Sardelle had done enough of that during her first weeks in town. True, she had been working on those communications devices for Ridge’s squadron more often than she had been mourning—sulking, Jaxi had called it—so it hadn’t been wasted time, but she was eager to make headway on the mission she had given herself: to track down her kin, however many generations removed, and search for other Iskandians with dragon blood. Then she would teach those who were willing how to use their powers. It would be the mission of a lifetime, and finding those people wouldn’t be easy, not when anyone with inexplicable talents learned to hide them early on. The archives building was the only place in town that might tell her if her brother or any of her cousins had survived the purging of the Referatu and had children who had kept the line alive through the centuries. She particularly wanted to find her brother’s descendants, to make sure they were well. He had teased and tormented her relentlessly all through childhood, and she had rarely visited him in adulthood, but now that it was too late… a lump of regret formed in her throat whenever she thought about it.
I wasn’t suggesting you abandon your quest or fill your days with knitting scarves like the old woman next door, but you could come home to get me, so you’d be better able to defend yourself.
I can defend myself fine on my own.
I never would have chosen to bond with you if I’d known you would leave me under the bed for days on end with nothing for company but dust balls.
I’m quite positive there are no dust balls under Ridge’s bed.
The wagon turned off the main street. When a bicycle wobbled into its path, forcing it to slow down, Sardelle hopped off.
Besides, a couple of days of inaction should be nothing after three hundred years of being cooped up inside a mountain. It’s scarcely been three weeks since you had that big adventure with Tolemek.
You mean the big adventure where he used me as a lamp, because I can glow nicely?
You also incinerated a deadly weapon that was seconds away from killing thousands of people.
Something Sardelle wished Jaxi had figured out she could do
Sardelle had promised to help rescue Tolemek’s sister from some sanitarium an ocean and thousands of miles away and to teach her how to use magic.
Fussy, fussy. I thought you
I do, but it would be more feasible to look for them here.
Maybe it was selfish, but Sardelle was more interested in teaching her own people than someone who came from the continent that had been trying to conquer Iskandia for centuries. Nor was she positive Tolemek’s sister, reputedly disturbed in the mind, would be teachable.
She hiked up her skirt and walked up a side street full of melting snow and steaming horse piles, glad her fur-lined boots kept
of the road decor away from her legs. Her destination, a drab gray three-story building looming at the next intersection, had the architectural allure of a doorstop. The usual woman was sitting behind the desk, reading a book and scowling at people who left puddles of water on the threshold floor. She also had the allure of a doorstop.
“You again?” the archivist asked when Sardelle walked in, then glanced toward the door, as if she expected someone else to come in behind her. Interesting.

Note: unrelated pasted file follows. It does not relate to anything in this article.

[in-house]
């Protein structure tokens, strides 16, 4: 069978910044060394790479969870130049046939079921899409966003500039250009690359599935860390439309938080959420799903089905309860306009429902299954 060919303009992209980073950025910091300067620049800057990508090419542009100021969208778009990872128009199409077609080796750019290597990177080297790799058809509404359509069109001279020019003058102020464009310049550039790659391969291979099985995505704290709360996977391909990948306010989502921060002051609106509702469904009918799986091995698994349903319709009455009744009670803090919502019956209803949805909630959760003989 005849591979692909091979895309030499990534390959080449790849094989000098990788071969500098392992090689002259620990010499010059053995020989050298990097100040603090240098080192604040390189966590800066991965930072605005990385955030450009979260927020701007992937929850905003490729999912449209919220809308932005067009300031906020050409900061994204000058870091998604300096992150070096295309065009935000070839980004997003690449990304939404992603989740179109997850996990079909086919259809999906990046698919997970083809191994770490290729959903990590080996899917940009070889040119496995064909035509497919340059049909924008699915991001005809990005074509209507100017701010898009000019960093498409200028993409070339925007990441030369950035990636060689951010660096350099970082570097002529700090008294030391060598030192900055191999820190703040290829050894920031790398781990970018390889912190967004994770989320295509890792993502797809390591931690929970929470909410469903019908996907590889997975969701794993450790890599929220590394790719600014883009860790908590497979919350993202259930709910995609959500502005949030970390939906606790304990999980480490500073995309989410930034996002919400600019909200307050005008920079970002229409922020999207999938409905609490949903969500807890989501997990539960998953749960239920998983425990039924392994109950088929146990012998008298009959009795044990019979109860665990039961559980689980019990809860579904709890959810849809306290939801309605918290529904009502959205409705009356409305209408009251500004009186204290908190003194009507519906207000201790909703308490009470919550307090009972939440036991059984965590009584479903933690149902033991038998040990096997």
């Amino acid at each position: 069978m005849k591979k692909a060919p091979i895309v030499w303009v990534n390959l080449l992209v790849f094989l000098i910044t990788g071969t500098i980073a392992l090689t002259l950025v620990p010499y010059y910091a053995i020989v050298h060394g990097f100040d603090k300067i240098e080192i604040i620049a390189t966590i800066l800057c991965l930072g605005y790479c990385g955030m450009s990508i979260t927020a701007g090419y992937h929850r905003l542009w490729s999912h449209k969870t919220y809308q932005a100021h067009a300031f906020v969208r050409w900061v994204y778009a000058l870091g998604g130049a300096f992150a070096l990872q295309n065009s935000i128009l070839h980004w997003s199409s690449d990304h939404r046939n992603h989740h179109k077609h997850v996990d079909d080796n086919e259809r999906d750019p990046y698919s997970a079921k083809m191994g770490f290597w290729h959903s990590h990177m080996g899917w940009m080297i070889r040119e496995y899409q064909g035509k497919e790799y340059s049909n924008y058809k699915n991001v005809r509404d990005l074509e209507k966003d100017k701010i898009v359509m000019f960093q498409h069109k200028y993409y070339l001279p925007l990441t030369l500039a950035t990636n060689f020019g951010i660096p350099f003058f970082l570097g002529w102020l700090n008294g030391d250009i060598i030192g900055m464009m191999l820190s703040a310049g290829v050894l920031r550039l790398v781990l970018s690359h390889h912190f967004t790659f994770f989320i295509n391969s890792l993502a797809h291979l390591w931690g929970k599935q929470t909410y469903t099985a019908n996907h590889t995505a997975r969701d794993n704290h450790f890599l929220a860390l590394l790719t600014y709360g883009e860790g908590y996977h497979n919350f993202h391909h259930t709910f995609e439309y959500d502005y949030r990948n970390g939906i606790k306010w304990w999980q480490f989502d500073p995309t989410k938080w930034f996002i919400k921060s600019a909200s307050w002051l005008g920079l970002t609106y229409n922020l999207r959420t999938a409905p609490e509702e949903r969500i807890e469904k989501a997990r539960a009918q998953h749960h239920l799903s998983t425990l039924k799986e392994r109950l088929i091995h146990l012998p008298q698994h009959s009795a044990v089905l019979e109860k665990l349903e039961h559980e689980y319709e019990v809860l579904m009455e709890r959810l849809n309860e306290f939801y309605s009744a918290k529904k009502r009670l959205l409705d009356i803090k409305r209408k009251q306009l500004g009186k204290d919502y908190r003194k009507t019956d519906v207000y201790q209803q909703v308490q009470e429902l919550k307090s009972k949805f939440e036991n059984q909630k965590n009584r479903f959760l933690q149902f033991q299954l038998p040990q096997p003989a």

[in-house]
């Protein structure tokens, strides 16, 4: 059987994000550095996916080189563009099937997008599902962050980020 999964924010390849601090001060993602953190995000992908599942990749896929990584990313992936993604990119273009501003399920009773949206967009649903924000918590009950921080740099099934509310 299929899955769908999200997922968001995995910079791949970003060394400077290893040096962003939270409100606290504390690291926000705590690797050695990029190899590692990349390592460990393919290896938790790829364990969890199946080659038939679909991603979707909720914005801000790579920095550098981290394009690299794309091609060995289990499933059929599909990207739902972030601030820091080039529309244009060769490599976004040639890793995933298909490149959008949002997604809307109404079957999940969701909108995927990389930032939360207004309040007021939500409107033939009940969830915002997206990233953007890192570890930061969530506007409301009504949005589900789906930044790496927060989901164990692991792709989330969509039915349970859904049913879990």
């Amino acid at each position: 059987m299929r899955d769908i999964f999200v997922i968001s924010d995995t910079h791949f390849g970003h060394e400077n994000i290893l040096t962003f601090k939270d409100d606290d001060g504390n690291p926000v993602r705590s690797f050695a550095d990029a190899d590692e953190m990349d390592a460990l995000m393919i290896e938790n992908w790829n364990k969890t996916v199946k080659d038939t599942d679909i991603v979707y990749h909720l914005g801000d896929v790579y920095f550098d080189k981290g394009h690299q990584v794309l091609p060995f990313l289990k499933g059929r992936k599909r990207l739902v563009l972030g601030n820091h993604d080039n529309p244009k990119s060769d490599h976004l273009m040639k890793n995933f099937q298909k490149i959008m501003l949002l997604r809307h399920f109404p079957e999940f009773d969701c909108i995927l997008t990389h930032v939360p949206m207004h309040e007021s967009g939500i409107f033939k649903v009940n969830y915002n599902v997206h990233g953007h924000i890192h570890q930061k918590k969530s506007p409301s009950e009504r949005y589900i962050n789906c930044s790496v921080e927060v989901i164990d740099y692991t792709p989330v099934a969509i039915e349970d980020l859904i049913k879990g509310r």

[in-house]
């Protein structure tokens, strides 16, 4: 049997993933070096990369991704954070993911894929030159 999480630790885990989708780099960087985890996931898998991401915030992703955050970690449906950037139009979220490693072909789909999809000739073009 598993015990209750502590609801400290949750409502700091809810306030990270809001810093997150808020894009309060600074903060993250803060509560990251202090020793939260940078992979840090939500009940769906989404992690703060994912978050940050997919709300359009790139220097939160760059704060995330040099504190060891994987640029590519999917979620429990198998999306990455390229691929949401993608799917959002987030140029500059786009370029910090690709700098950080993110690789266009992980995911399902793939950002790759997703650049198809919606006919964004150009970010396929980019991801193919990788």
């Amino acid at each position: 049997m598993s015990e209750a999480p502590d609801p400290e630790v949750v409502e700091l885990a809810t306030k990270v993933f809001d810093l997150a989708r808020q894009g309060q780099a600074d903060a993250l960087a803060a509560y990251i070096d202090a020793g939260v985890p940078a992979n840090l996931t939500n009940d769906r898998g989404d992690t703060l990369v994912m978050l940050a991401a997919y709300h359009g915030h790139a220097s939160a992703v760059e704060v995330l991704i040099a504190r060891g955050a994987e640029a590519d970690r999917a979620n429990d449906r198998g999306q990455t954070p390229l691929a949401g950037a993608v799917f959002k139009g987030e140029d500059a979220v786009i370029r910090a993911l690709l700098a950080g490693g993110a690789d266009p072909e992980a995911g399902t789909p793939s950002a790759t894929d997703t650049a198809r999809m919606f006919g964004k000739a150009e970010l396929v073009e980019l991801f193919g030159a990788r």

“Yes, I believe this will be my last day of research.” Sardelle signed her name in the register at the desk, using the same made-up surname she had been using since waking up in this new era, Sordenta. Only two people had signed in after her yesterday, and she was the first visitor today.
“You going to be looking in the red books again?”
Sardelle paused, the pen still on the page. “Pardon?”
“I have to report that, you know.”
Sardelle thought back to the previous two days. She had looked into archive books with red bindings, but she hadn’t thought anything of the colors. Others were black, blue, and green, seemingly arranged on the shelves at random.
“I didn’t know. What does the red signify?” she asked, though a feeling of unease settled about her shoulders like a cold, wet cloak.
The clerk’s eyes narrowed to slits. “Ancestral lines with witch blood.”
It took her a moment to do so, but Sardelle hooked two fingers before her chest in a warding-off gesture, having learned this was the appropriate sign one should make when magic or witches were discussed. “I had no idea.”
She had been aware of the clerk ambling around the building from time to time, pretending to dust and to arrange books, but she hadn’t realized the woman had been spying on Sardelle’s research material. Or that a genealogy book could be so condemning, to the one reading it
the ones listed in it. Were the descendants of known sorcerers from centuries past monitored to this day? Or were they simply listed in these archives in case the names came to the attention of the law? The archivist would have known, but Sardelle dared not ask her further questions on the matter.
The woman was still squinting suspiciously. “No? Most people who come here are looking for information on their ancestors. But some are also hoping to contact descendants of witches for nefarious reasons.”
“I was simply researching lines I found mentioned in historical texts that are related to the Referatu,” Sardelle said, “because there’s been a renewed military interest in the artifacts from that culture.”
“You don’t look military.” The woman frowned at her dress.
Maybe you should have brought a sword.
“I don’t believe the military is interested in witches, either,” the archivist added.
“Not the magic users specifically, but some of the artifacts that civilization once left behind.” Technically true. The Referatu light fixtures were now powering Iskandian fliers, not that anyone had seemed to know that’s what the power sources had originally been.
“People’s names are listed here, not artifacts.”
“I understand that, but I may gather a few leads here.” Why was she explaining herself to this woman when she had such a poor history of lying convincingly? “Unless you intend to stop me from doing so, I shall continue to do my research.” Sardelle raised an eyebrow, almost hoping the woman would pester her further and give her a reason to deliver an unseemly rash.